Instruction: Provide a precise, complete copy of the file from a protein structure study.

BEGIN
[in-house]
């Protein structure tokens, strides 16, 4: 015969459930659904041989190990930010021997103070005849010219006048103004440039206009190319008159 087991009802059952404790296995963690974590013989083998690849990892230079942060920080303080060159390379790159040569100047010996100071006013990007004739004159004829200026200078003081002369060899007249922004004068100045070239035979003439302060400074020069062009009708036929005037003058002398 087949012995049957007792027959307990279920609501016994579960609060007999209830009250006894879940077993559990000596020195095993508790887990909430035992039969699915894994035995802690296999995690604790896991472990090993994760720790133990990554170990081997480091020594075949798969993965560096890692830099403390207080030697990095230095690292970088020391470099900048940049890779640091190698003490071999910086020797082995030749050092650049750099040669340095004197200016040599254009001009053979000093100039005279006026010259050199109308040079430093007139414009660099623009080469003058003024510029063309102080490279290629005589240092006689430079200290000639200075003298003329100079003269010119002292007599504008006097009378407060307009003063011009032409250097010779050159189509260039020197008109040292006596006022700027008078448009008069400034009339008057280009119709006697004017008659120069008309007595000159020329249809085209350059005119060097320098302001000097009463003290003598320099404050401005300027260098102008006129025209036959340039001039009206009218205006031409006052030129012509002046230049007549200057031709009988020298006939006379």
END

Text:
[in-house]
């Protein structure tokens, strides 16, 4: 015969459930659904041989190990930010021997103070005849010219006048103004440039206009190319008159 087991009802059952404790296995963690974590013989083998690849990892230079942060920080303080060159390379790159040569100047010996100071006013990007004739004159004829200026200078003081002369060899007249922004004068100045070239035979003439302060400074020069062009009708036929005037003058002398 087949012995049957007792027959307990279920609501016994579960609060007999209830009250006894879940077993559990000596020195095993508790887990909430035992039969699915894994035995802690296999995690604790896991472990090993994760720790133990990554170990081997480091020594075949798969993965560096890692830099403390207080030697990095230095690292970088020391470099900048940049890779640091190698003490071999910086020797082995030749050092650049750099040669340095004197200016040599254009001009053979000093100039005279006026010259050199109308040079430093007139414009660099623009080469003058003024510029063309102080490279290629005589240092006689430079200290000639200075003298003329100079003269010119002292007599504008006097009378407060307009003063011009032409250097010779050159189509260039020197008109040292006596006022700027008078448009008069400034009339008057280009119709006697004017008659120069008309007595000159020329249809085209350059005119060097320098302001000097009463003290003598320099404050401005300027260098102008006129025209036959340039001039009206009218205006031409006052030129012509002046230049007549200057031709009988020298006939006379």